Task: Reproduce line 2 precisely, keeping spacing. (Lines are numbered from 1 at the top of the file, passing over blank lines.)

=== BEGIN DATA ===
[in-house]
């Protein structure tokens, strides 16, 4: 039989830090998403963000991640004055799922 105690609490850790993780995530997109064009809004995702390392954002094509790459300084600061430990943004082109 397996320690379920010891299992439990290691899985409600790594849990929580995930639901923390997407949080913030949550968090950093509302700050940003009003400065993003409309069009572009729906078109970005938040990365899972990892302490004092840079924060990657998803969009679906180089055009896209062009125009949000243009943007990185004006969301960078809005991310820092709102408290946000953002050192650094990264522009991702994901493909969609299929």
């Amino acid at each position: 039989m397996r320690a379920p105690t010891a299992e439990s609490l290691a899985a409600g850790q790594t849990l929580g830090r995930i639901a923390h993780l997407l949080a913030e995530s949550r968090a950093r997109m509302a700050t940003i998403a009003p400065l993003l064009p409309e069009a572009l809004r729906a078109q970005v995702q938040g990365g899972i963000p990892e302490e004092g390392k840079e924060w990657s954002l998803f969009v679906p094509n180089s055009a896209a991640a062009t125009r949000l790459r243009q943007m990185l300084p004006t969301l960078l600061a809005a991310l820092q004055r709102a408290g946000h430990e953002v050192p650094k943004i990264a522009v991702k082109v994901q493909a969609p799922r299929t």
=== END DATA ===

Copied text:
């Protein structure tokens, strides 16, 4: 039989830090998403963000991640004055799922 105690609490850790993780995530997109064009809004995702390392954002094509790459300084600061430990943004082109 397996320690379920010891299992439990290691899985409600790594849990929580995930639901923390997407949080913030949550968090950093509302700050940003009003400065993003409309069009572009729906078109970005938040990365899972990892302490004092840079924060990657998803969009679906180089055009896209062009125009949000243009943007990185004006969301960078809005991310820092709102408290946000953002050192650094990264522009991702994901493909969609299929």